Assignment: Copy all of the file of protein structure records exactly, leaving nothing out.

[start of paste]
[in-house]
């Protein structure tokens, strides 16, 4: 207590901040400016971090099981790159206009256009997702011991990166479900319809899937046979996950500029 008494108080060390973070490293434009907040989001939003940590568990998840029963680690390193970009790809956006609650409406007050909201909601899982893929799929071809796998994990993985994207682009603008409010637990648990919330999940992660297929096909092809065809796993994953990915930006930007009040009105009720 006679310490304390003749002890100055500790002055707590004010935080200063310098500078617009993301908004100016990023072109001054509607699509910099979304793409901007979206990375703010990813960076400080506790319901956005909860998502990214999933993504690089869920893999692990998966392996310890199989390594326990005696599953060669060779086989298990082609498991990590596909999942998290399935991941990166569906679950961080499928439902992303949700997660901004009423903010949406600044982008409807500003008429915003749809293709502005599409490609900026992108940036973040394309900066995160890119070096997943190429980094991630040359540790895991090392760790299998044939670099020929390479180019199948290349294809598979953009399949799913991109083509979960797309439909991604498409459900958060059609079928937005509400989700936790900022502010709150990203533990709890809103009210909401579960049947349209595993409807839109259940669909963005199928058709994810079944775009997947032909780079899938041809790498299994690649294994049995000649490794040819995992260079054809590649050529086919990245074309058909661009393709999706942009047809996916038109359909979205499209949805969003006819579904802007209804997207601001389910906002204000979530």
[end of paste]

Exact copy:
[in-house]
């Protein structure tokens, strides 16, 4: 207590901040400016971090099981790159206009256009997702011991990166479900319809899937046979996950500029 008494108080060390973070490293434009907040989001939003940590568990998840029963680690390193970009790809956006609650409406007050909201909601899982893929799929071809796998994990993985994207682009603008409010637990648990919330999940992660297929096909092809065809796993994953990915930006930007009040009105009720 006679310490304390003749002890100055500790002055707590004010935080200063310098500078617009993301908004100016990023072109001054509607699509910099979304793409901007979206990375703010990813960076400080506790319901956005909860998502990214999933993504690089869920893999692990998966392996310890199989390594326990005696599953060669060779086989298990082609498991990590596909999942998290399935991941990166569906679950961080499928439902992303949700997660901004009423903010949406600044982008409807500003008429915003749809293709502005599409490609900026992108940036973040394309900066995160890119070096997943190429980094991630040359540790895991090392760790299998044939670099020929390479180019199948290349294809598979953009399949799913991109083509979960797309439909991604498409459900958060059609079928937005509400989700936790900022502010709150990203533990709890809103009210909401579960049947349209595993409807839109259940669909963005199928058709994810079944775009997947032909780079899938041809790498299994690649294994049995000649490794040819995992260079054809590649050529086919990245074309058909661009393709999706942009047809996916038109359909979205499209949805969003006819579904802007209804997207601001389910906002204000979530």